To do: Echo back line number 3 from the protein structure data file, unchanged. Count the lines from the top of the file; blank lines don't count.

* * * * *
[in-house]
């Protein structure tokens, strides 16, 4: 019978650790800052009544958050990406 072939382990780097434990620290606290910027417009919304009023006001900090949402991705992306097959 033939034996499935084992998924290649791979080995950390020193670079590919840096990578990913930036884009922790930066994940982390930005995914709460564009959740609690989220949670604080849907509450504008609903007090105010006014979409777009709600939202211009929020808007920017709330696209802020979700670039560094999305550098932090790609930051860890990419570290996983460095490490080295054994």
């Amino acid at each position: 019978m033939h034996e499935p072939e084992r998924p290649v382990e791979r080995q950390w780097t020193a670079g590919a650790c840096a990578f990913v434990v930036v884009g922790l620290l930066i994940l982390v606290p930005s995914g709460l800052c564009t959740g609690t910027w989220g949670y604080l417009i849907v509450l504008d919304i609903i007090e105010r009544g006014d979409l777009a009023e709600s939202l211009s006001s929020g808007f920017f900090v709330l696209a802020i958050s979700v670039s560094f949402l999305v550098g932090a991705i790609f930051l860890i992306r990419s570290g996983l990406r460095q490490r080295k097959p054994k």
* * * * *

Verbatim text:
């Amino acid at each position: 019978m033939h034996e499935p072939e084992r998924p290649v382990e791979r080995q950390w780097t020193a670079g590919a650790c840096a990578f990913v434990v930036v884009g922790l620290l930066i994940l982390v606290p930005s995914g709460l800052c564009t959740g609690t910027w989220g949670y604080l417009i849907v509450l504008d919304i609903i007090e105010r009544g006014d979409l777009a009023e709600s939202l211009s006001s929020g808007f920017f900090v709330l696209a802020i958050s979700v670039s560094f949402l999305v550098g932090a991705i790609f930051l860890i992306r990419s570290g996983l990406r460095q490490r080295k097959p054994k």